The University took action this spring on two financial fronts, one to support building projects and the other to increase students’ tuition and fees. The sale of $250 million in construction bonds will go toward 19 building projects, including several at the UVA Health System. Bolstered by the strongest possible rating from the three major credit agencies, the University was able to sell the bonds at a taxable rate of 6.2 percent.

“We are very pleased with the very positive outcome of the $250 million bond issue, especially in the midst of such a difficult economic environment,” says Leonard W. Sandridge, executive vice president and chief operating officer.

With the April 15 sale, UVA became the nation’s first institution of higher education to offer Build America Bonds, which are partially subsidized by the U.S. Treasury through a law signed in February. University officials estimated that participating in the program could save about $60 million in interest payments over the course of the bonds’ 30-year term.

Also in April, the University’s Board of Visitors approved increases in tuition and fees for undergraduate students. For in-state students, who represent about 69 percent of undergrads, the new amount comes to $7,873, an increase of about 5 percent.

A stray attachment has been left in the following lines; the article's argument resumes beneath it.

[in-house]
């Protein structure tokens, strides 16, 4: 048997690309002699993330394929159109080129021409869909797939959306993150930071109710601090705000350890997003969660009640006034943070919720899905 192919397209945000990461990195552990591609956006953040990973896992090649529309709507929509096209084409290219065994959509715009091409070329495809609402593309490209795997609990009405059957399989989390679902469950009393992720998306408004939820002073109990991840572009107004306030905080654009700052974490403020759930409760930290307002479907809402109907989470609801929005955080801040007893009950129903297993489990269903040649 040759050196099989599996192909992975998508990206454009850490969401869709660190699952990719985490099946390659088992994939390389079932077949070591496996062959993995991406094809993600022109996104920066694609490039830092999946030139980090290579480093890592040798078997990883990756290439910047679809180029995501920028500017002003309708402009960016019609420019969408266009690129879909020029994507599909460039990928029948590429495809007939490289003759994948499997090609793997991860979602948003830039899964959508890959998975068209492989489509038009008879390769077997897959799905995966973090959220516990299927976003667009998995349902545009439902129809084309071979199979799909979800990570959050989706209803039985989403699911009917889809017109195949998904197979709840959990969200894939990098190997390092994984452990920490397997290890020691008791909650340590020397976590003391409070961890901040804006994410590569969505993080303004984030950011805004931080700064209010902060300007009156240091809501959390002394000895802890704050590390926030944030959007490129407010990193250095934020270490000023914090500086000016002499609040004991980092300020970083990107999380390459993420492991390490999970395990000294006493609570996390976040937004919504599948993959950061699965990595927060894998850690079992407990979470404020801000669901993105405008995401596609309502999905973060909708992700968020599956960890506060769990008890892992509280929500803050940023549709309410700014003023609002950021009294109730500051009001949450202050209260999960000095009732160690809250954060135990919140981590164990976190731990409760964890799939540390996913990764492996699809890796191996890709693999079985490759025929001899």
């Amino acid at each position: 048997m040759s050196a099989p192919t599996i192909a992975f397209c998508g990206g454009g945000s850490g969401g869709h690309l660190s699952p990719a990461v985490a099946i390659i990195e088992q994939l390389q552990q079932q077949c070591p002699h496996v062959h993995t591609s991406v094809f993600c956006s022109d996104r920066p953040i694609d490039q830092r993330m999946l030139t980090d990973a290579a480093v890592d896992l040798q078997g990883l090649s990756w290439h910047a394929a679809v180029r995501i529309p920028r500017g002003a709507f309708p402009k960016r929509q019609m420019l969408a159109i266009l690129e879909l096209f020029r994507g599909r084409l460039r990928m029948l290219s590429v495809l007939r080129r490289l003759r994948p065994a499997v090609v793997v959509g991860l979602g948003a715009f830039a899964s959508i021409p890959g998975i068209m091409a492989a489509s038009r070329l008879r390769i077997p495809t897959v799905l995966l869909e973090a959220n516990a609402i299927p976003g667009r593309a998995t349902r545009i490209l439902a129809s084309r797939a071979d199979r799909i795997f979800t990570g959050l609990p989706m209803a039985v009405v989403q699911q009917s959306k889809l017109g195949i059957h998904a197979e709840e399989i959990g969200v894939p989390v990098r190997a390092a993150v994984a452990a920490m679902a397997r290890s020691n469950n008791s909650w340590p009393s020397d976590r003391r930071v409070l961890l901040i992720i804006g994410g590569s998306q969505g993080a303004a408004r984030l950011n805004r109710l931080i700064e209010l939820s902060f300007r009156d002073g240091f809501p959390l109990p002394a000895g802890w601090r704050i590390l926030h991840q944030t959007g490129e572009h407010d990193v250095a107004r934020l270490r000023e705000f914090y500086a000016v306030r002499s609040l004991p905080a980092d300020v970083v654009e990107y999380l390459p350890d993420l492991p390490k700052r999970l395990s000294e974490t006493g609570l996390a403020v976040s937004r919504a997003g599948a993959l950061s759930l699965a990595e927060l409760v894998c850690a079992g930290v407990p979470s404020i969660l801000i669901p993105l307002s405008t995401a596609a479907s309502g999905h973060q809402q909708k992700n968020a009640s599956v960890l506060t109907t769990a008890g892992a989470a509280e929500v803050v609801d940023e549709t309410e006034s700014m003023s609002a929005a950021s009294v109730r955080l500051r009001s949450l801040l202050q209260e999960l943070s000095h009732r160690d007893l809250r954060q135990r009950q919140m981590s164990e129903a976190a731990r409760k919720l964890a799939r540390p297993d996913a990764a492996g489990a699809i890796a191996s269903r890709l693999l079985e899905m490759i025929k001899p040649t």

Officials anticipated greater in-state increases, but the allocation of $10.7 million in temporary federal stimulus funding helped mitigate increases for the next two years.

For out-of-state students, tuition and fees will be $29,873, an increase of 7.5 percent.

More than a third of the incremental revenue realized from the increases will go toward AccessUVa, the University’s financial aid program.

“[Board members are] committed to AccessUVa, which has distinguished the University as a national leader in recruiting and enrolling a more socio-economically diverse student body,” Sandridge says.